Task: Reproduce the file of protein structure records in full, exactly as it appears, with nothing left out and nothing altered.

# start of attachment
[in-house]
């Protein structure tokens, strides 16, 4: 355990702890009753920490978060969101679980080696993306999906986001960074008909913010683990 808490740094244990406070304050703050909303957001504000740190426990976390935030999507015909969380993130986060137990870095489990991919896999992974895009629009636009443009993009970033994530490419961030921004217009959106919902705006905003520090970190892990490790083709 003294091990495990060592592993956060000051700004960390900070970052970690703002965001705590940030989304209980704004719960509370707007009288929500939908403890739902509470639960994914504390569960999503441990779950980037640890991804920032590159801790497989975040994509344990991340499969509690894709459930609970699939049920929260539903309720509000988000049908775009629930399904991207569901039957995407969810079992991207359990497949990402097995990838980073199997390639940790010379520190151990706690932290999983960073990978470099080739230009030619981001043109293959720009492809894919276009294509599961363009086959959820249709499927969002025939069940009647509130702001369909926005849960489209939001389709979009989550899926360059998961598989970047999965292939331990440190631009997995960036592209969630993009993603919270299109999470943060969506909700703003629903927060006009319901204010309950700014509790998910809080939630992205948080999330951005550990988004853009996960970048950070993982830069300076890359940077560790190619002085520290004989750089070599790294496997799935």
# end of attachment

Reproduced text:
[in-house]
């Protein structure tokens, strides 16, 4: 355990702890009753920490978060969101679980080696993306999906986001960074008909913010683990 808490740094244990406070304050703050909303957001504000740190426990976390935030999507015909969380993130986060137990870095489990991919896999992974895009629009636009443009993009970033994530490419961030921004217009959106919902705006905003520090970190892990490790083709 003294091990495990060592592993956060000051700004960390900070970052970690703002965001705590940030989304209980704004719960509370707007009288929500939908403890739902509470639960994914504390569960999503441990779950980037640890991804920032590159801790497989975040994509344990991340499969509690894709459930609970699939049920929260539903309720509000988000049908775009629930399904991207569901039957995407969810079992991207359990497949990402097995990838980073199997390639940790010379520190151990706690932290999983960073990978470099080739230009030619981001043109293959720009492809894919276009294509599961363009086959959820249709499927969002025939069940009647509130702001369909926005849960489209939001389709979009989550899926360059998961598989970047999965292939331990440190631009997995960036592209969630993009993603919270299109999470943060969506909700703003629903927060006009319901204010309950700014509790998910809080939630992205948080999330951005550990988004853009996960970048950070993982830069300076890359940077560790190619002085520290004989750089070599790294496997799935």